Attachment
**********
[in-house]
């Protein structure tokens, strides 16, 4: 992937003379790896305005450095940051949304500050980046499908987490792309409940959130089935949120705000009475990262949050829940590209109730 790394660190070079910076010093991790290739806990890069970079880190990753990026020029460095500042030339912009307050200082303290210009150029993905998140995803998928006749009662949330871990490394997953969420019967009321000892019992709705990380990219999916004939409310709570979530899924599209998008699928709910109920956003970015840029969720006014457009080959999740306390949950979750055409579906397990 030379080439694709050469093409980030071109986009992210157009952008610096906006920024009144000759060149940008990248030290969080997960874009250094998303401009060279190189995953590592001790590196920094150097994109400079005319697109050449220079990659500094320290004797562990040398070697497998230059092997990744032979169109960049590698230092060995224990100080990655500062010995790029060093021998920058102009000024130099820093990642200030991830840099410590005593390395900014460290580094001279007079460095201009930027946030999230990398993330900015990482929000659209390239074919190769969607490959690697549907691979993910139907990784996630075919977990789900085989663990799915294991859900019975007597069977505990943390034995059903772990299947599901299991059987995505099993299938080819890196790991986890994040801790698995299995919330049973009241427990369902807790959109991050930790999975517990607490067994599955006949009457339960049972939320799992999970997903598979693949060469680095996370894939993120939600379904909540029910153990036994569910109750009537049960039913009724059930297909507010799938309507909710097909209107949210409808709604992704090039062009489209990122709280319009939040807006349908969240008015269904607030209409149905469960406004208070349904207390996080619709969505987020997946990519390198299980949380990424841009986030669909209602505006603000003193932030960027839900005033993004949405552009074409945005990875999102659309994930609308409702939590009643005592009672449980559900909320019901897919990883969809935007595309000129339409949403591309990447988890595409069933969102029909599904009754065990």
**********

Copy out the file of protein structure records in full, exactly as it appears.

[in-house]
């Protein structure tokens, strides 16, 4: 992937003379790896305005450095940051949304500050980046499908987490792309409940959130089935949120705000009475990262949050829940590209109730 790394660190070079910076010093991790290739806990890069970079880190990753990026020029460095500042030339912009307050200082303290210009150029993905998140995803998928006749009662949330871990490394997953969420019967009321000892019992709705990380990219999916004939409310709570979530899924599209998008699928709910109920956003970015840029969720006014457009080959999740306390949950979750055409579906397990 030379080439694709050469093409980030071109986009992210157009952008610096906006920024009144000759060149940008990248030290969080997960874009250094998303401009060279190189995953590592001790590196920094150097994109400079005319697109050449220079990659500094320290004797562990040398070697497998230059092997990744032979169109960049590698230092060995224990100080990655500062010995790029060093021998920058102009000024130099820093990642200030991830840099410590005593390395900014460290580094001279007079460095201009930027946030999230990398993330900015990482929000659209390239074919190769969607490959690697549907691979993910139907990784996630075919977990789900085989663990799915294991859900019975007597069977505990943390034995059903772990299947599901299991059987995505099993299938080819890196790991986890994040801790698995299995919330049973009241427990369902807790959109991050930790999975517990607490067994599955006949009457339960049972939320799992999970997903598979693949060469680095996370894939993120939600379904909540029910153990036994569910109750009537049960039913009724059930297909507010799938309507909710097909209107949210409808709604992704090039062009489209990122709280319009939040807006349908969240008015269904607030209409149905469960406004208070349904207390996080619709969505987020997946990519390198299980949380990424841009986030669909209602505006603000003193932030960027839900005033993004949405552009074409945005990875999102659309994930609308409702939590009643005592009672449980559900909320019901897919990883969809935007595309000129339409949403591309990447988890595409069933969102029909599904009754065990």